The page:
• The description of the curvature of the anterior corneal surface after correction is based on defective-eyesight data indicating the refractive power BBR of spectacles suitable for the correction of defective eyesight, which spectacles have to be located at a distance dHS anterior to the corneal vertex in order to achieve the desired correction of defective eyesight. Determining these parameters is a usual standard in opthalmology and enables the use of wide-spread and long since introduced measuring devices. Thus, when calculating the volume to be isolated in the cornea, defective-eyesight data for a conventional correction by spectacles are to be used.
  • Of course, such data can also include astigmatism corrections or even corrections of higher orders of aberration. A usual formula for the refractive power BBR of spectacles is, for example, the equation (1) given in the following description of the Figures. It indicates the spherical refraction error Sph as well as the cylindrical refraction error Cyl and, of course, the latter requires knowledge of its cylindrical axis θ.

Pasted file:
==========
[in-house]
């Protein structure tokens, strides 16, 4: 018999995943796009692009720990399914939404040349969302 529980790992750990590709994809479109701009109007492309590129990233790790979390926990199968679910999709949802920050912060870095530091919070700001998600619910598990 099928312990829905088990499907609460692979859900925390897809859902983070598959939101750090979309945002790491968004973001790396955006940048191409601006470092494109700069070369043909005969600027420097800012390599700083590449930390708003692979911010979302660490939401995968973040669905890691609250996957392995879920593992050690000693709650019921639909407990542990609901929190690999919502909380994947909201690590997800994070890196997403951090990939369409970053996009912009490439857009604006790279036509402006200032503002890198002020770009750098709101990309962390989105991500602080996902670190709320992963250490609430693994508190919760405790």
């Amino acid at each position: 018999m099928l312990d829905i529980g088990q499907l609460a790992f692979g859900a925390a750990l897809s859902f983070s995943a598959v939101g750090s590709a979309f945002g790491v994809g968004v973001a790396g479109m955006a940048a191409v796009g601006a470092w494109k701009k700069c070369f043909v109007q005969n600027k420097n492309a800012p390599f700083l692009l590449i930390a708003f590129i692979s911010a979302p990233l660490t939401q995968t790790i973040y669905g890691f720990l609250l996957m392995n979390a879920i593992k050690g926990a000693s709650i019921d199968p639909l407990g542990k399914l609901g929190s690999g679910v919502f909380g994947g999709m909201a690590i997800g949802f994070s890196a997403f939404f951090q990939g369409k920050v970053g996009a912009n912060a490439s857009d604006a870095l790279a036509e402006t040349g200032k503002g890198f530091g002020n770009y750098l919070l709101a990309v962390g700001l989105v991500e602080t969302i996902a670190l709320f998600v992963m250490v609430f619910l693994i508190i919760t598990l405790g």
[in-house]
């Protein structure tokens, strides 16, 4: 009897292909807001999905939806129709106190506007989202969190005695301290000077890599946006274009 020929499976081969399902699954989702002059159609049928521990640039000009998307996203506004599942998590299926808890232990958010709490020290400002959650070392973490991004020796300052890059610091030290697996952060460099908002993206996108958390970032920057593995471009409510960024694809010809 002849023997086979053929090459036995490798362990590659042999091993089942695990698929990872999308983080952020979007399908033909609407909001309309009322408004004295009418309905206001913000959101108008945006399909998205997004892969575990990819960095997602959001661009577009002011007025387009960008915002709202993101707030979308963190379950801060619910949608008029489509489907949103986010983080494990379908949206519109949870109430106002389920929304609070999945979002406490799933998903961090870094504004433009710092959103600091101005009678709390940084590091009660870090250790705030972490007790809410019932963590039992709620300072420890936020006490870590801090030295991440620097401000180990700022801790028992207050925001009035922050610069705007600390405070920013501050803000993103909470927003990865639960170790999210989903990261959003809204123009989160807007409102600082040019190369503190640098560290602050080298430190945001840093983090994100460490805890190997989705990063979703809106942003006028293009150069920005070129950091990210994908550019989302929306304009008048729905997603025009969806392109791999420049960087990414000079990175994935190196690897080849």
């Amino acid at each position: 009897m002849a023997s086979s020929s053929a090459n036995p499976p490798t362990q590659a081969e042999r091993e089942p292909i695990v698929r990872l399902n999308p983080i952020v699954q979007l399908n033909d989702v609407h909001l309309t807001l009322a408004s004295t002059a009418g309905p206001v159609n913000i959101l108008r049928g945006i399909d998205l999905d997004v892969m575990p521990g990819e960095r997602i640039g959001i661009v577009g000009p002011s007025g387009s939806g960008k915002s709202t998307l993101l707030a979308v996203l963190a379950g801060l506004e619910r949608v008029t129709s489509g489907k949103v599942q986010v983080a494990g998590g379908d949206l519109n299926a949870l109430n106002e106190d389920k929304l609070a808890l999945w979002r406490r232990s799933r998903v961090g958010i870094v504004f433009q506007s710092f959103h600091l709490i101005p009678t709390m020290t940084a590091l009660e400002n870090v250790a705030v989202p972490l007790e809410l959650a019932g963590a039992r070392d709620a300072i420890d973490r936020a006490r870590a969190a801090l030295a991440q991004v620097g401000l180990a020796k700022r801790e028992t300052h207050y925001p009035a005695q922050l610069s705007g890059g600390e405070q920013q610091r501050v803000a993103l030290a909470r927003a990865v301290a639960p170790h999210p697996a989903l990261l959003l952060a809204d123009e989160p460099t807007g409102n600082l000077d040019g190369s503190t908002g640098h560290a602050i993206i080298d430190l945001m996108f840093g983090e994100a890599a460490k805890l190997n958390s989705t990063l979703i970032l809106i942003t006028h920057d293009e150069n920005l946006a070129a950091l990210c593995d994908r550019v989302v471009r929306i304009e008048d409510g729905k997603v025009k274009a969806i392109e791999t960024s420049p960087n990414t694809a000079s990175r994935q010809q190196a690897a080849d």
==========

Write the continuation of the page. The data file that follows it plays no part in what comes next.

• The correction factor F is a measure of the optical effect of the reduction in the thickness of the eye's cornea on the visual axis due to removal of said volume. In a simplified calculation, the factor F can be set to zero. If a more precise calculation is desired, F can be calculated as follows:

  • F=(1−1/n c)·(d C *−d C),
  • wherein dC and dC* respectively refer to the thickness of the cornea before and after removal of said volume, and the radius RCV* is iteratively calculated, by deriving a change in thickness (dC*−dC) from the difference (RCV*−RCV) in each iteration step and applying the corresponding result, thus obtained for the change in thickness, to the calculation of RCV* in the next iteration step. For example, the iterative calculation of F is aborted when only a difference for F occurs between two iterative steps which is smaller than a limit value.
  • Taking into consideration a cylindrical eyesight defect, the radius which the cornea has after reduction by said volume, naturally is a function of the cylindrical angle, i.e. of an angle perpendicular to the visual axis, as is common in opthalmology to describe an astigmatic eyesight defect. Of course, the same applies for the refractive power of spectacles on which the equation for the radius is based.